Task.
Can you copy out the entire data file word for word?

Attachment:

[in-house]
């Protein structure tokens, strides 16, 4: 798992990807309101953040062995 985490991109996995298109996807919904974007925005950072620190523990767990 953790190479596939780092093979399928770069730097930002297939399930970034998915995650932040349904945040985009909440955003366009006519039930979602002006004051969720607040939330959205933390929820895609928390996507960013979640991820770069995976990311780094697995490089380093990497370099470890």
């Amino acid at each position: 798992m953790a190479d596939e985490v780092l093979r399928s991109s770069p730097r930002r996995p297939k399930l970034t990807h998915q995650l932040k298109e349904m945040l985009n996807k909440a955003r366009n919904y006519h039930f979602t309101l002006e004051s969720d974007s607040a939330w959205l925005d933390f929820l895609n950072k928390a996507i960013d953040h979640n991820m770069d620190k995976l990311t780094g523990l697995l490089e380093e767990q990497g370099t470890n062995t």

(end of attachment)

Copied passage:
[in-house]
């Protein structure tokens, strides 16, 4: 798992990807309101953040062995 985490991109996995298109996807919904974007925005950072620190523990767990 953790190479596939780092093979399928770069730097930002297939399930970034998915995650932040349904945040985009909440955003366009006519039930979602002006004051969720607040939330959205933390929820895609928390996507960013979640991820770069995976990311780094697995490089380093990497370099470890």
């Amino acid at each position: 798992m953790a190479d596939e985490v780092l093979r399928s991109s770069p730097r930002r996995p297939k399930l970034t990807h998915q995650l932040k298109e349904m945040l985009n996807k909440a955003r366009n919904y006519h039930f979602t309101l002006e004051s969720d974007s607040a939330w959205l925005d933390f929820l895609n950072k928390a996507i960013d953040h979640n991820m770069d620190k995976l990311t780094g523990l697995l490089e380093e767990q990497g370099t470890n062995t």